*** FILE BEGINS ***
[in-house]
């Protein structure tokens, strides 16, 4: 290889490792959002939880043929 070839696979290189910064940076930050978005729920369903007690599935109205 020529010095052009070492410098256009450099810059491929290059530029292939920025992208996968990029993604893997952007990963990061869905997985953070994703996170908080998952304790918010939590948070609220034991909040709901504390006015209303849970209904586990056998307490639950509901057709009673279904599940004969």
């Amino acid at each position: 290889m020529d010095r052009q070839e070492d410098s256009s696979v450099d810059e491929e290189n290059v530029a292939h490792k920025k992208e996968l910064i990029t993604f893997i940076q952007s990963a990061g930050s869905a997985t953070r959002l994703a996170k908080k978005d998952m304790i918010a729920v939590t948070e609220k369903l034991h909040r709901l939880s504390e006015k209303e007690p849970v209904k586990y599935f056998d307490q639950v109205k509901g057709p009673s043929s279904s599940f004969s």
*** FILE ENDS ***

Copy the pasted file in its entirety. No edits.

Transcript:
[in-house]
């Protein structure tokens, strides 16, 4: 290889490792959002939880043929 070839696979290189910064940076930050978005729920369903007690599935109205 020529010095052009070492410098256009450099810059491929290059530029292939920025992208996968990029993604893997952007990963990061869905997985953070994703996170908080998952304790918010939590948070609220034991909040709901504390006015209303849970209904586990056998307490639950509901057709009673279904599940004969």
């Amino acid at each position: 290889m020529d010095r052009q070839e070492d410098s256009s696979v450099d810059e491929e290189n290059v530029a292939h490792k920025k992208e996968l910064i990029t993604f893997i940076q952007s990963a990061g930050s869905a997985t953070r959002l994703a996170k908080k978005d998952m304790i918010a729920v939590t948070e609220k369903l034991h909040r709901l939880s504390e006015k209303e007690p849970v209904k586990y599935f056998d307490q639950v109205k509901g057709p009673s043929s279904s599940f004969s």